A meniscal tear is an injury that no athlete wants to feel—the knees twist, and suddenly, you hear a popping sound coupled with a sharp, knife-like pain, and then the knee gives way beneath you. Meniscal tears, while not necessarily career-ending, are injuries that can render an athlete inactive for an entire season, and require him to visit a provider of urgent care in First Ave, Seattle regularly. This injury is exactly what Chicago Bulls point guard and NBA 2011 MVP Derrick Rose suffered recently. Sports Illustrated reports on Rose’s current status:
“Chicago Bulls guard Derrick Rose is out for the season after he underwent successful surgery to repair his torn medial meniscus in his right knee, the team announced on Monday (November 25, 2013).
Rose, the 2011 NBA MVP who missed all of last season after tearing his left ACL in the 2012 playoffs, played in 10 games this season, averaging 15.9 points per game and 4.3 assists in 31.1 minutes.
Rose injured the knee in the third quarter of the Bulls’ loss in Portland on Friday night (November 22, 2013). Bulls team physician Brian Cole, who also repaired Rose’s torn ACL, performed the surgery Monday morning.”
Rose isn’t the only NBA athlete to suffer a meniscal tear. In a 21-season span, the American Journal of Sports Medicine (AJSM) identified 129 individual cases of meniscal tears in the NBA. The injuries often occurred during official games, AJSM claims. The number of missed games for meniscal tear sufferers can be anywhere between 41 and 70 days.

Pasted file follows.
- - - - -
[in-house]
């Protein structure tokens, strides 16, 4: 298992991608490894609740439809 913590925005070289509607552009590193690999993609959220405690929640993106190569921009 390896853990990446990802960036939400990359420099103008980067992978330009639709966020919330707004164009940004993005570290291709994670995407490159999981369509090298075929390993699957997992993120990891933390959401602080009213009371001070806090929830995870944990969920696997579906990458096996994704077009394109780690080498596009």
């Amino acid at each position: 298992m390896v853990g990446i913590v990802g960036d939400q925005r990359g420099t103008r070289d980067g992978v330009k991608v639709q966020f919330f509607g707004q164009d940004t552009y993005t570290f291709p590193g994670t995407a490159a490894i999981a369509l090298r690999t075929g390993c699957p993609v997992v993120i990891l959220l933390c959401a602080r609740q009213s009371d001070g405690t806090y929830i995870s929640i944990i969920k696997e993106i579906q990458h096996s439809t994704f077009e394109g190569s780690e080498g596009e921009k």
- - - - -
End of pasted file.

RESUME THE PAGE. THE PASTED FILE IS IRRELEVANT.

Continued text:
Meniscal tears don’t solely affect NBA players, either. The injury can also be seen in athletes that play tennis, hockey, and any sport that involves abrupt stops and cuts. In 2011, Texas Rangers reliever Mike Gonzales had his meniscus give out on him during that year’s World Series. Slugger Alex Rodriguez injured his knee when he attempted to run to home plate during the New York Yankees’ game against the Chicago Cubs last June 19, 2013. That’s not even mentioning the countless other athletes who suffer similar fates each season.
Initial treatment for meniscal tear typically involves the RICE protocol (Rest, Ice, Compression, and Elevation). Patients don’t have to see a surgeon immediately unless they have a locked knee, a condition where the meniscus is caught between the bones of the knee joint. However, if the patient is unsure how to proceed, or if the pain persists for a week or more, it is still advisable to seek medical attention from U.S. HealthWorks Medical Group’s trusted First Ave, Seattle walk in clinic.
(Article Excerpt and Image from “Derrick Rose out for season after knee surgery,” Sports Illustrated Wire, Nov. 25, 2013)